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This article is taken from PN Review 148, Volume 29 Number 2, November - December 2002.

The Comic Muse David Gervais

'Rien n'est drôle que le malheur... c'est la chose la plus comique du monde.'
                                              (Beckett, Fin de Partie)

No one has characterised comedy better than Yeats does in his brief essay 'The Tragic Theatre'. So confident is he of his definition that it is easy to let it pass uncontested. It hinges on a distinction between 'character and lyric poetry':

Suddenly it strikes us that character is continuously present in comedy alone, and that there is much tragedy, that of Corneille, that of Racine, that of Greece and Rome, where its place is taken by passions and motives, one person being jealous, another full of love or remorse or pride or anger. In writers of tragi-comedy (and Shakespeare is always a writer of tragi-comedy) there is indeed character, but we notice that it is in the moments of comedy that character is defined, in Hamlet's gaiety, let us say; while amid the great moments, when Timon orders his tomb, when Hamlet cries to Horatio 'Absent thee from felicity awhile,' when Antony names 'Of many thousand kisses the poor last', all is lyricism, unmixed passion, 'the integrity of fire'. (Essays and Introductions)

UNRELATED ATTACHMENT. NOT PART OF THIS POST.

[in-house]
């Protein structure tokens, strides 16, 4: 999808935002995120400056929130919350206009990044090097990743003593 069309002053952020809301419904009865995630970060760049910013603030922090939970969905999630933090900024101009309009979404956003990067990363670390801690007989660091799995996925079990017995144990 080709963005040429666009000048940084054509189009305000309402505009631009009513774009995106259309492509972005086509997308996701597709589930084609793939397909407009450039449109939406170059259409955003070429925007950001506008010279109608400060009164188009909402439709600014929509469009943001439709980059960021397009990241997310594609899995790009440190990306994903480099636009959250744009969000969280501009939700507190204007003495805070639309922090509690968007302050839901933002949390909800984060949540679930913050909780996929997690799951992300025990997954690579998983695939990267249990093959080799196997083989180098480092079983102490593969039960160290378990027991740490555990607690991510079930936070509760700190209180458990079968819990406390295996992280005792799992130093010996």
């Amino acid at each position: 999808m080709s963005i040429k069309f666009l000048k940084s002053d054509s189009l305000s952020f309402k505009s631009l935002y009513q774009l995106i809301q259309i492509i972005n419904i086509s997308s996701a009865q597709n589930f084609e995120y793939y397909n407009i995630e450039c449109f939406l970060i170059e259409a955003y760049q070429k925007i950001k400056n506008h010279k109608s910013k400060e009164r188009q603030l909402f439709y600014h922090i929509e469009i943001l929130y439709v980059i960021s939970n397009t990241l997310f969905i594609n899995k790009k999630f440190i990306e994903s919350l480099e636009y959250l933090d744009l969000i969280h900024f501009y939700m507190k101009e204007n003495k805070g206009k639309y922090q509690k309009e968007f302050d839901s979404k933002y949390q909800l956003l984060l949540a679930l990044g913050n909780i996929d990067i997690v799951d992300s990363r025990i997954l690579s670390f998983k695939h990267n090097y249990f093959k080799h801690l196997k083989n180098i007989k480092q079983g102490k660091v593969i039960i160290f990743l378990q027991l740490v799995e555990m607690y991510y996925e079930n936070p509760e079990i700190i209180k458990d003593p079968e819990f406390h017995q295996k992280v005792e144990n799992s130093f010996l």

But this view of tragi-comedy, in which the comic is incidental and taken up into the tragic fire, must be questioned, even if it seems to be endorsed by Dr Johnson. What is true of Hamlet and perhaps Lear may not correspond to plays like Othello where, over and ...


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